Daniel Shkolnik is a real estate broker and developer. He’s been at the forefront of building ADUs in San Diego.
“The average timeline to build a multifamily structure takes 3 to 4 years by the time you scout the site, do all the permitting and development, architecture, construction, you’re 3 to 4 years from the time you scout to the time you stabilize. That's a really long timeline.”
He says ADUs can be built in half the time.
Under the new rules, landlords can build a second unit to rent at market rate... if the first one is rented to low-income tenants for ten years... or moderate-income renters for 15 years. Jacob Aere, KPBS News.
For more than 100 years, San Diegans who live in single family homes haven’t had to pay for trash pickup. But a new poll suggests voters might be willing to support a ballot measure that would change that– the so-called “People’s Ordinance.”
KPBS investigative reporter Claire Trageser says there’s one thing in particular about the ordinance that voters liked.
That’s free replacement of trash bins. San Diegans’ trash bins are frequently broken by trash trucks—as a KPBS investigation back in 2019 found, San Diegans ordered more than 17,000 replacement bins in just one year.
“People don't like the fact that they feel they get nickel and dimed when their trash can breaks. And they and they call the city and the city says, well, yeah, you can purchase another one. And they're like, purchase what? What, what's this about?”
Mike Zucchet is the general manager of the city’s white collar employee union. The San Diego Municipal Employees Association paid for a poll that found people are far more likely to support paying a fee for trash collection when you include the provision to quote “provide free containers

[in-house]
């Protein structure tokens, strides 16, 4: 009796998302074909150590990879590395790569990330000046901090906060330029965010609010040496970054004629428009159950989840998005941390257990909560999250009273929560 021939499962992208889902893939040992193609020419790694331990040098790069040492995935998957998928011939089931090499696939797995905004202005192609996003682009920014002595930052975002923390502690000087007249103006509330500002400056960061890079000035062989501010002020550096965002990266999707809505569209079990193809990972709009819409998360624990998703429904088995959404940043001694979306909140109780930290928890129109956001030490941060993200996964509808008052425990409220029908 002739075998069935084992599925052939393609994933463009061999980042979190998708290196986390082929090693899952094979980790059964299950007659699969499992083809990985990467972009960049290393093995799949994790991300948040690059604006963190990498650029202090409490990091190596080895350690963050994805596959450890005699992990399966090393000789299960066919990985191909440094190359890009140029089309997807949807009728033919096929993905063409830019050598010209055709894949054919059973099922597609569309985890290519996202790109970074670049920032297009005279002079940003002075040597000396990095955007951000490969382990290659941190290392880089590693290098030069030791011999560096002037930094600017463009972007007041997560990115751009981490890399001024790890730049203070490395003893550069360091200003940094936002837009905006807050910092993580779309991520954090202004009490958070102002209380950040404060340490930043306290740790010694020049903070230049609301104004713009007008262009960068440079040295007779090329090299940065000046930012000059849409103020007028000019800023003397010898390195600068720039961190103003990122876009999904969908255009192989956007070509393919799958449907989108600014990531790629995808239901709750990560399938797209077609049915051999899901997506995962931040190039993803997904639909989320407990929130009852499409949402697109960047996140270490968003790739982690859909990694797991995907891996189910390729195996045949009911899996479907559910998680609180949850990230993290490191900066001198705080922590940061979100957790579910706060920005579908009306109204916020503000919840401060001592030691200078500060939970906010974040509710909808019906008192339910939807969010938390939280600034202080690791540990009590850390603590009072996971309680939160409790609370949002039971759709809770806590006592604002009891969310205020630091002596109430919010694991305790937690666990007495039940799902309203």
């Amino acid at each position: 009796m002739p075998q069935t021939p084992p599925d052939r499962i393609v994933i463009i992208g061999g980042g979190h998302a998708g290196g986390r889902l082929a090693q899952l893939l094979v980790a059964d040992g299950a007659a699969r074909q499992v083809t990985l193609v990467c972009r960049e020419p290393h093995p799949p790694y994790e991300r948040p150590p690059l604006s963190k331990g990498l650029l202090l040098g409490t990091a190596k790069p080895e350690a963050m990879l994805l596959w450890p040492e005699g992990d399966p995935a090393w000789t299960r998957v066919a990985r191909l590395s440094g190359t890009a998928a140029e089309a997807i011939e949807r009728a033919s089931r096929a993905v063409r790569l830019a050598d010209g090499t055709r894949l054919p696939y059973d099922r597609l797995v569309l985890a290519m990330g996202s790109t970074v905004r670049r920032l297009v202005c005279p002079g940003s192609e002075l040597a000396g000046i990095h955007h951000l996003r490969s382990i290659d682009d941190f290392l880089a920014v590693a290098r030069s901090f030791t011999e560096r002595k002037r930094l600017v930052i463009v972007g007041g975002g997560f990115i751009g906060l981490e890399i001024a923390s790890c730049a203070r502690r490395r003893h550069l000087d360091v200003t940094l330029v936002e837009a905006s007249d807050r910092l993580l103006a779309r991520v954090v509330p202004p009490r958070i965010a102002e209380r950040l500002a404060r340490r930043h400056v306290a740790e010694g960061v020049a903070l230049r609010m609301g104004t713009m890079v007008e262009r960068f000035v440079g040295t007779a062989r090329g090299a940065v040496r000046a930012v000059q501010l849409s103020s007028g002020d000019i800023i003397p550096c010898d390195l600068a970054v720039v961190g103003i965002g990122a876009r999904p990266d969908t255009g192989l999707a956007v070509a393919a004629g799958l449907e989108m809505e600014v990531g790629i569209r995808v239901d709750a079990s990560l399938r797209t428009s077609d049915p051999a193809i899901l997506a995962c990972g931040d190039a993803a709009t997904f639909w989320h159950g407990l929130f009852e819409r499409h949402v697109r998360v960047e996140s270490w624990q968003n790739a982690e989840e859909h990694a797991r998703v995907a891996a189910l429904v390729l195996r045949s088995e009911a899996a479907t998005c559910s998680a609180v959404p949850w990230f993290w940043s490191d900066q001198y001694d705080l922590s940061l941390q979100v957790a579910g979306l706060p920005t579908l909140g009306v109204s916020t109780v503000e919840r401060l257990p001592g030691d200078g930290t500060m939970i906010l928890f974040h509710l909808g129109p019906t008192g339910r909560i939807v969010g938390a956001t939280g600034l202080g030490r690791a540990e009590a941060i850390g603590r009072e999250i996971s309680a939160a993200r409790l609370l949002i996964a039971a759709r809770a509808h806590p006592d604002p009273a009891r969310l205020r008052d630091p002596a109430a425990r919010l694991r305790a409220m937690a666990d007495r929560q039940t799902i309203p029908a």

for curbside pickup”--in fact, it added 9 points to the overall support for the measure.
The poll found overall that voters support the measure by a 14-point margin.
Claire Trageser, KPBS News
If approved by the City Council, the measure would be on the November ballot.
Coming up....we bring you the next installment of KPBS's Let's Talk About It, a new series where we answer tough questions from listeners like you.
How can we have a conversation and not let it get to someplace extreme? How do we keep someone's focus?
That’s next, just after the break.
in our ongoing series “let’s talk about it” we answer your questions about race and equity. in part 2 of the series, kpbs race and equity reporter cristina kim takes a look at the art of difficult conversations.
WHEN YOU FIRST MEET SETCHE KWAMU-NANA YOU MIGHT NOTICE HER BIG SMILE OR HER UNIQUE ONE-OF-A-KIND CLOTHING THAT SHE DESIGNS HERSELF…
SETCHE KWAMU-NANA, DEI PROFESSIONAL
I LIKE TO INTEGRATE CULTURES MY OUTFIT RIGHT HERE IS WHAT I CALL AFRICAN COUNTRY GIRL.
AN IMMIGRANT FROM CAMEROON … SHE CALLS HERSELF A BRIDGE MAKER BETWEEN CULTURES AND IDEAS.
I AM A DIVERSITY, EQUITY AND INCLUSION PRACTITIONER AND A FACILITATOR FOR THE NATIONAL CONFLICT RESOLUTION CENTER.
FOR HER THIS WORK ISN’T A 9 TO 5 JOB… IT'S HOW SHE LIVES HER LIFE.
ALMOST TWO YEARS AGO AT THE HEIGHT OF THE 2020 RACIAL JUSTICE PROTESTS, KWAMU-NANA WAS LIVING IN SANTEE..
ON THE CORNER OF MISSION GORGE AND CUYAMACA STREET, WHICH IS WHERE THE PROTESTS AS THE BULK OF THE PROTESTS WERE HAPPENING AND THEN ON THE OTHER SIDE OF THE STREETS WERE INSIDE WHAT COUNTERPROTESTERS .